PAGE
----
Comparison of cognitive performance in methadone maintenance patients with and without current cocaine dependence

Porche K. Henry, Annie Umbricht, Bethea A. Kleykamp, Ryan Vandrey, Eric C. Strain, George E. Bigelow, Miriam Z. Mintzer

Research output: Contribution to journalArticlepeer-review

Abstract

Background: There is evidence for psychomotor and cognitive performance impairment in methadone maintenance patients (MMP), as well as in individuals with current cocaine dependence. It is unknown whether MMP with concurrent cocaine dependence perform worse on tests of cognitive function than MMP without cocaine dependence. Methods: Performance was compared between MMP with and without current cocaine dependence (MMP/CD+; N=53 and MMP/CD-; N=24) on a standard battery of tasks designed to measure psychomotor performance, attention, episodic and working memory, and executive function. Results: Participant characteristics were mostly similar across groups. However, the MMP/CD+ group had a shorter duration of methadone treatment, and a larger percentage of participants with self-reported 30-day poly-substance abuse and positive urine drug tests on the day of cognitive testing. There were no differences between the groups on measures of balance, psychomotor coordination, divided attention, working memory, most measures of episodic memory, or executive function. Relative to MMP/CD-, MMP/CD+ showed significant impairment on select measures of psychomotor performance/attention (simple reaction time and trail-making test A) and episodic memory (higher false alarm rates on recognition memory). Conclusions: The absence of differences between MMP/CD+ and MMP/CD- on measures of higher order cognitive functions, and the relatively small magnitude between-group differences on other measures suggest that current cocaine dependence, in the absence of cocaine intoxication, is unlikely to be associated with clinically meaningful increases in performance impairment in MMP.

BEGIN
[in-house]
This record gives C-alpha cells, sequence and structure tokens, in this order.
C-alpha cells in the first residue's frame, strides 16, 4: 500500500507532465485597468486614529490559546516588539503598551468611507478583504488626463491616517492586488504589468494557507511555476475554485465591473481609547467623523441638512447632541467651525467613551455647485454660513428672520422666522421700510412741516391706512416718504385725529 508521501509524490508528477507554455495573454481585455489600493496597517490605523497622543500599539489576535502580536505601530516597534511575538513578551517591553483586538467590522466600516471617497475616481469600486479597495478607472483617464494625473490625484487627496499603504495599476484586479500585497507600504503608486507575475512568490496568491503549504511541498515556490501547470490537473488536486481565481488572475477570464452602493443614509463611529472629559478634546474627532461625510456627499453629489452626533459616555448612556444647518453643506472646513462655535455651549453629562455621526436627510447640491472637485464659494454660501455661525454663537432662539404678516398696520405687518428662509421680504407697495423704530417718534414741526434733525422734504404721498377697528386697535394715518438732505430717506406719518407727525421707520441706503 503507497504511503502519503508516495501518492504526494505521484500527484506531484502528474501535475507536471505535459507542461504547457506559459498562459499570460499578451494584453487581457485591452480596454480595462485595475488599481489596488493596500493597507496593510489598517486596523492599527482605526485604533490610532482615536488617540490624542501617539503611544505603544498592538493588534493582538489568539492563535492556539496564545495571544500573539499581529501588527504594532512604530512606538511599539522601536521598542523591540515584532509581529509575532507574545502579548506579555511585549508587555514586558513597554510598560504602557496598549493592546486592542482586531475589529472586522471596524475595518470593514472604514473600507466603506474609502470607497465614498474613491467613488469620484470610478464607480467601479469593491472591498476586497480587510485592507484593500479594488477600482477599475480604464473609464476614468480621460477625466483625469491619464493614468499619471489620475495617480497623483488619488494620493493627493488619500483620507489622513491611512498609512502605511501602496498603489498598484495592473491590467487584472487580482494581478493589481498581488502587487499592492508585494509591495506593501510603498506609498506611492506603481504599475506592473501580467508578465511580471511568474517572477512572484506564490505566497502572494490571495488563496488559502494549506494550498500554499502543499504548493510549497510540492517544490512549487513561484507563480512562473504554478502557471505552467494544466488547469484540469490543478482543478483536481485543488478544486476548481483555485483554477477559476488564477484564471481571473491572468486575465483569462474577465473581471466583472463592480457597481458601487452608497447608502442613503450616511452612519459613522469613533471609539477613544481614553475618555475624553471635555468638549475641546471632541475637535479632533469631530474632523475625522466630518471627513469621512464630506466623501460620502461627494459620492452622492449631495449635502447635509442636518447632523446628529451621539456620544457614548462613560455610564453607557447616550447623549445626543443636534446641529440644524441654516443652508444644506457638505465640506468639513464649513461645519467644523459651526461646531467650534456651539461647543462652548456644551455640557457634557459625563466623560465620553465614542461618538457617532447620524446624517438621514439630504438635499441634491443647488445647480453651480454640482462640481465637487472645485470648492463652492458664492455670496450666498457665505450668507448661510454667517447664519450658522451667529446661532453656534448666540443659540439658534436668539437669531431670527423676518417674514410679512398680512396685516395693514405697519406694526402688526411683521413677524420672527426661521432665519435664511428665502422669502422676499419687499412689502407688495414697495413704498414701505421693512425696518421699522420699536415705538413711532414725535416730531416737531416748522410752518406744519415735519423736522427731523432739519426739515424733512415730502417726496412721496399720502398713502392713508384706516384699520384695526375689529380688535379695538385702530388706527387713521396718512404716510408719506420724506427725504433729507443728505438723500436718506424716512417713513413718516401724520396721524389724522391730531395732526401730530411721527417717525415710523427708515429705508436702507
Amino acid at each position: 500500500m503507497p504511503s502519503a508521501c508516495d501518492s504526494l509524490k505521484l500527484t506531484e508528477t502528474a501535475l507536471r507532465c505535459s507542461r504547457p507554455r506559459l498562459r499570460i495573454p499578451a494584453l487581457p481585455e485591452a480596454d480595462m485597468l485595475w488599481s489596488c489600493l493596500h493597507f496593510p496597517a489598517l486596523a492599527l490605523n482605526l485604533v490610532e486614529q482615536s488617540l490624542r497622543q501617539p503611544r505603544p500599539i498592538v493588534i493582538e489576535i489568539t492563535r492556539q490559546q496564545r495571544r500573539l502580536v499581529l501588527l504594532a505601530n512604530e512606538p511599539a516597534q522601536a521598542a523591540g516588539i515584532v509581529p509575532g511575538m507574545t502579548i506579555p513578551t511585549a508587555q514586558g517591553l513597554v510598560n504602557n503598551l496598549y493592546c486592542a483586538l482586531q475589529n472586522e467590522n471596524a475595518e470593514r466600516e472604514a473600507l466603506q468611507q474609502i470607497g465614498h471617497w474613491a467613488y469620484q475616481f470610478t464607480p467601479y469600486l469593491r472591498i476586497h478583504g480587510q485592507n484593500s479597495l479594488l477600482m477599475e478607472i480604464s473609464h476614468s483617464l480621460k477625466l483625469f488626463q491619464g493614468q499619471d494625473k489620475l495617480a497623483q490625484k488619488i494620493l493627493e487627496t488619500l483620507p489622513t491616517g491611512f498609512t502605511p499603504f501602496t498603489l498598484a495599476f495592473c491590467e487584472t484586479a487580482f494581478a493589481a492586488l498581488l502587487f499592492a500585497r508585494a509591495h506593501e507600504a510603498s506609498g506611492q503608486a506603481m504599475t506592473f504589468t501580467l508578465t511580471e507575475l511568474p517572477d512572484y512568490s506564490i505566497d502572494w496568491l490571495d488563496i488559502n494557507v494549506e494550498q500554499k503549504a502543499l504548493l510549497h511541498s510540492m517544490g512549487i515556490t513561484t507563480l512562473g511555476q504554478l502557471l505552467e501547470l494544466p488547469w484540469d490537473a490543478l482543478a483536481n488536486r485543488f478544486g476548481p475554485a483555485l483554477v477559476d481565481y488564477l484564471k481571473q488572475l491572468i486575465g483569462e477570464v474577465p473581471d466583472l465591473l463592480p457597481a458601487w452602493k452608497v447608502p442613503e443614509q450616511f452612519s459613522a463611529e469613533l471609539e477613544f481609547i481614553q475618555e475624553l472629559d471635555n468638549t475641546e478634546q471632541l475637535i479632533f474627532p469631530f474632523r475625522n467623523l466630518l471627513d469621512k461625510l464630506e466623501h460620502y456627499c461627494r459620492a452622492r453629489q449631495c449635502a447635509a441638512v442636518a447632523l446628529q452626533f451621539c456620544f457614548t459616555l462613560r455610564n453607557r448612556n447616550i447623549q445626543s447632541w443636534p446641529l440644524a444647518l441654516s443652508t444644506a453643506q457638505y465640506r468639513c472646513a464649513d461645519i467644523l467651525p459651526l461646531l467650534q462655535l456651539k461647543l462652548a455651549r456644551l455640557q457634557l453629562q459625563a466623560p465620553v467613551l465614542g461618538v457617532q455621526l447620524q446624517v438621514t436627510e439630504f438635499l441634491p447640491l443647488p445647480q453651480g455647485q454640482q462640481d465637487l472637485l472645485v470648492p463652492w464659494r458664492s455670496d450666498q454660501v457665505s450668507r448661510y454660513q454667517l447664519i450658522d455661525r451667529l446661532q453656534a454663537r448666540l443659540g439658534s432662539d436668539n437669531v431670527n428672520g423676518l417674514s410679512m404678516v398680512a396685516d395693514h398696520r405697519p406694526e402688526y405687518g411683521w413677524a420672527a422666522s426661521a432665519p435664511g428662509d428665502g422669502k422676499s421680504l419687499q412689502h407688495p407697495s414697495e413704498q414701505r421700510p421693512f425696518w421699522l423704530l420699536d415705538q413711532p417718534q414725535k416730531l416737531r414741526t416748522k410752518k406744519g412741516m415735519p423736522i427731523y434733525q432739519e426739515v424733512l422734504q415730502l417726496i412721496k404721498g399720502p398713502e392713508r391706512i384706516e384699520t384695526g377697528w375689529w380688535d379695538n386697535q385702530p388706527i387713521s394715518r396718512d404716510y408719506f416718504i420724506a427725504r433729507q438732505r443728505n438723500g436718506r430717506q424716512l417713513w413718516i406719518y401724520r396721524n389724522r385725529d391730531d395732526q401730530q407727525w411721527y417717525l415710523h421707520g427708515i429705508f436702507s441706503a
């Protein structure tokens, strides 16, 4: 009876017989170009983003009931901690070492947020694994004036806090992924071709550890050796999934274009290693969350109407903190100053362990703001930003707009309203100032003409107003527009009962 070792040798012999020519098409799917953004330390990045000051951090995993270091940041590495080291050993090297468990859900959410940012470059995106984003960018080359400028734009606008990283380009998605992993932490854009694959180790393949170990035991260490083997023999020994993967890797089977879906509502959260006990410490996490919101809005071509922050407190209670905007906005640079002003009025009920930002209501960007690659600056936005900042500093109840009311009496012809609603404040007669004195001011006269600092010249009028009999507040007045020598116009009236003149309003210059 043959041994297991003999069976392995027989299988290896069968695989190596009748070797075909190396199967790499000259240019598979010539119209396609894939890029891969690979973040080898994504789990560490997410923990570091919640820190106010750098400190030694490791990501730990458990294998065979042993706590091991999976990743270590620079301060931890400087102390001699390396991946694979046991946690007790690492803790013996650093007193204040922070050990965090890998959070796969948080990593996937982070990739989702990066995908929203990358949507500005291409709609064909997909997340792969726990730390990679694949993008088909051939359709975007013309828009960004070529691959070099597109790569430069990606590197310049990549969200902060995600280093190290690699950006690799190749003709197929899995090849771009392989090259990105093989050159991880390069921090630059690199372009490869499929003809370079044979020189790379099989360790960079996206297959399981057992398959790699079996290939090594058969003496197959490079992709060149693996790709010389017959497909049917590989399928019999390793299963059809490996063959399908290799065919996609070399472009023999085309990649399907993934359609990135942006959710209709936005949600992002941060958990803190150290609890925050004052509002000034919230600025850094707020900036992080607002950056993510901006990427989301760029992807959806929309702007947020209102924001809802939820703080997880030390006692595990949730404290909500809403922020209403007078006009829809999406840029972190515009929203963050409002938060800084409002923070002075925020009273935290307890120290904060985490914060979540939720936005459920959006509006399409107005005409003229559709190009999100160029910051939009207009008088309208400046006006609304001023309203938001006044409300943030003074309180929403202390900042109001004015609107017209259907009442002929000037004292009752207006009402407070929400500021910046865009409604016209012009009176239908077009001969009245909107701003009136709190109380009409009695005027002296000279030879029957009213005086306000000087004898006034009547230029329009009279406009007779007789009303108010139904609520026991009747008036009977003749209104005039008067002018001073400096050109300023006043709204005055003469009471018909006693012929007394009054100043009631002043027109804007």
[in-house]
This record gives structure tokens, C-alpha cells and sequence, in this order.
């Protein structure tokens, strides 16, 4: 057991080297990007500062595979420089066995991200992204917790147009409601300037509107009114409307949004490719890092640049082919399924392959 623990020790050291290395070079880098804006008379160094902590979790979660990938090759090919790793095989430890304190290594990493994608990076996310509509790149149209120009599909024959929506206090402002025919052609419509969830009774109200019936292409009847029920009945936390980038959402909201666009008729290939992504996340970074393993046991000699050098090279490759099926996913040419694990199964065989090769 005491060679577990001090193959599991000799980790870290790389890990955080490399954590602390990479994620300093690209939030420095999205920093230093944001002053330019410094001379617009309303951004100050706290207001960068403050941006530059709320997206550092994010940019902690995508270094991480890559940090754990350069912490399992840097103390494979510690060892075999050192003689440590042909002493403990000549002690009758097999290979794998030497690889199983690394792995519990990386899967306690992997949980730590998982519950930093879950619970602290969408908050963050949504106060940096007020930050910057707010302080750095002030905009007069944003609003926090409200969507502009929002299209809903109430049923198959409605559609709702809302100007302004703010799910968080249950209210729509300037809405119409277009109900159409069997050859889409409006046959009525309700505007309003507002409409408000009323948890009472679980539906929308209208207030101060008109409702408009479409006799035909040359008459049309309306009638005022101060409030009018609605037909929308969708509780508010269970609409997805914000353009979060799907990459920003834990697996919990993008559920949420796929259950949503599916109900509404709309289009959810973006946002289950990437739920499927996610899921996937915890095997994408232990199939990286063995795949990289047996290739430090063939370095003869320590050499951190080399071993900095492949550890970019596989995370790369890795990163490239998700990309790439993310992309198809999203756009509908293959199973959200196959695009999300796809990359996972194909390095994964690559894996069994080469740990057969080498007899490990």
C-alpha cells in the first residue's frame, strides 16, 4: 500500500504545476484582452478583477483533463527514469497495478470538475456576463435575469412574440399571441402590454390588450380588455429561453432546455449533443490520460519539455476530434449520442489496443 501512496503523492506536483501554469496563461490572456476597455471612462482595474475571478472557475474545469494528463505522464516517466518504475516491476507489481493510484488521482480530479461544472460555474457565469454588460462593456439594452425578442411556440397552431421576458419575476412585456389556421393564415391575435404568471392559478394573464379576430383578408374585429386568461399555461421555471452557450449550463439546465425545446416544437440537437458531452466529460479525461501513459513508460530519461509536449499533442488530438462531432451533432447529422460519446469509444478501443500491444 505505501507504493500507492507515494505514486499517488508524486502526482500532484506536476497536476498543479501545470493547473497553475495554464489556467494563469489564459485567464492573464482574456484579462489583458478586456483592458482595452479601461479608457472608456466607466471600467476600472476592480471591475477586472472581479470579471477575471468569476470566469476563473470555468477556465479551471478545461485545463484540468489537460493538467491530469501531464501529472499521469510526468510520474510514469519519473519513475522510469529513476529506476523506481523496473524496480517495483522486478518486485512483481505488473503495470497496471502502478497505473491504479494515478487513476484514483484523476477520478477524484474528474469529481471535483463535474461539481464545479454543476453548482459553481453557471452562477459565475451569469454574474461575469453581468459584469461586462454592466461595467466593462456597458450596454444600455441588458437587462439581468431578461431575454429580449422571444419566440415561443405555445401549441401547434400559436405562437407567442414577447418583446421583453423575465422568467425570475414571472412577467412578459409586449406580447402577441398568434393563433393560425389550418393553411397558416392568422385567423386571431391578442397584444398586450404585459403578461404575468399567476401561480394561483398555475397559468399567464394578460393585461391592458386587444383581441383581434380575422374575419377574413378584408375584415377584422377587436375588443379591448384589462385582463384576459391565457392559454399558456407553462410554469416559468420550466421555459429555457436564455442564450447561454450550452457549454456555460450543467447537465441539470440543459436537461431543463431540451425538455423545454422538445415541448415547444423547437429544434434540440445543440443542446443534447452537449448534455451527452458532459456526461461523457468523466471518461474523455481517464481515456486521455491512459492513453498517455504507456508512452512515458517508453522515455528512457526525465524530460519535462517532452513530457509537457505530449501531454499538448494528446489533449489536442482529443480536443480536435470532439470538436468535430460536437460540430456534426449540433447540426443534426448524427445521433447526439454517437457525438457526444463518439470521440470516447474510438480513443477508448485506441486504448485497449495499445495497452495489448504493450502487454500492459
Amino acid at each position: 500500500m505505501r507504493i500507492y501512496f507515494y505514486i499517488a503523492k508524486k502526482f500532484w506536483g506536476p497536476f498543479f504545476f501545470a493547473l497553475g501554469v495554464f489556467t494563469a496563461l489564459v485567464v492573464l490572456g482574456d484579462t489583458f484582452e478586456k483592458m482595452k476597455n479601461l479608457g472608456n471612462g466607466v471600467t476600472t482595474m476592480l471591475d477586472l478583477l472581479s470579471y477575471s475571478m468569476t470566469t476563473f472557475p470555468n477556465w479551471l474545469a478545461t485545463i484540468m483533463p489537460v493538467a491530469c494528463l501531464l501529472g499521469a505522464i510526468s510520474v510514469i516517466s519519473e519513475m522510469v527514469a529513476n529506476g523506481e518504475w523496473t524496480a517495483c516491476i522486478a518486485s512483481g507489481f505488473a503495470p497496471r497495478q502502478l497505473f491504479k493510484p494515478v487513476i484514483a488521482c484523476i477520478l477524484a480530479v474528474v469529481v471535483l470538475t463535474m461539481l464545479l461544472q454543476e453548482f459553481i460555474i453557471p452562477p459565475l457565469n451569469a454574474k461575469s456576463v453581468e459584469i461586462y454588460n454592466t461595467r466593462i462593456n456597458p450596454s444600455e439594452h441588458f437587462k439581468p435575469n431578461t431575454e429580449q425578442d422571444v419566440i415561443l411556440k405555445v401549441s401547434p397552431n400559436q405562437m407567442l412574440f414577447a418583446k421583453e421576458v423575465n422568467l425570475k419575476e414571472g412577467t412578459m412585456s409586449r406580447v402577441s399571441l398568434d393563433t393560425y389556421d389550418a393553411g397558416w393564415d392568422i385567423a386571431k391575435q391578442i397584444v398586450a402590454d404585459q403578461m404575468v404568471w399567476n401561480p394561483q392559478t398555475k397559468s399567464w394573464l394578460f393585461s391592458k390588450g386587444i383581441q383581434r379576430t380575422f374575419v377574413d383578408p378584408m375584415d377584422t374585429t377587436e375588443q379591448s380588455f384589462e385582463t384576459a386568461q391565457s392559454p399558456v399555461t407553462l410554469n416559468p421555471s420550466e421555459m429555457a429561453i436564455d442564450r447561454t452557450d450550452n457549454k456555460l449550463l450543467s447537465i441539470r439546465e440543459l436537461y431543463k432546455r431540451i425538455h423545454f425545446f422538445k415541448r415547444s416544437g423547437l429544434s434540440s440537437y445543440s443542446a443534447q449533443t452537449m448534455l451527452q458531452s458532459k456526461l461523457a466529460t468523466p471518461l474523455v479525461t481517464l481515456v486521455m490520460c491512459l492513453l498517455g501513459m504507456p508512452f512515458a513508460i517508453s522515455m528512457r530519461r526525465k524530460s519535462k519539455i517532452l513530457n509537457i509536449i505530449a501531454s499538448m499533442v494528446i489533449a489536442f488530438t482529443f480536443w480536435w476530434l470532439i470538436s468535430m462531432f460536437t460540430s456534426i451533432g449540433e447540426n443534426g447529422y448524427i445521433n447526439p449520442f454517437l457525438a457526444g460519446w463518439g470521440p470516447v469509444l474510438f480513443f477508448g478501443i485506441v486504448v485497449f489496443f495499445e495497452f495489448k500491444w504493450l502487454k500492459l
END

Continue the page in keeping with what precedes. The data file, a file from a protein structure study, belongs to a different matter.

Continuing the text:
Original languageEnglish (US)
Pages (from-to)167-171
Number of pages5
JournalDrug and alcohol dependence
Volume124
Issue number1-2
DOIs
StatePublished - Jul 1 2012

Keywords

  • Cocaine
  • Cognition
  • Dependence
  • Methadone maintenance
  • Performance

ASJC Scopus subject areas

  • Toxicology
  • Pharmacology
  • Psychiatry and Mental health
  • Pharmacology (medical)

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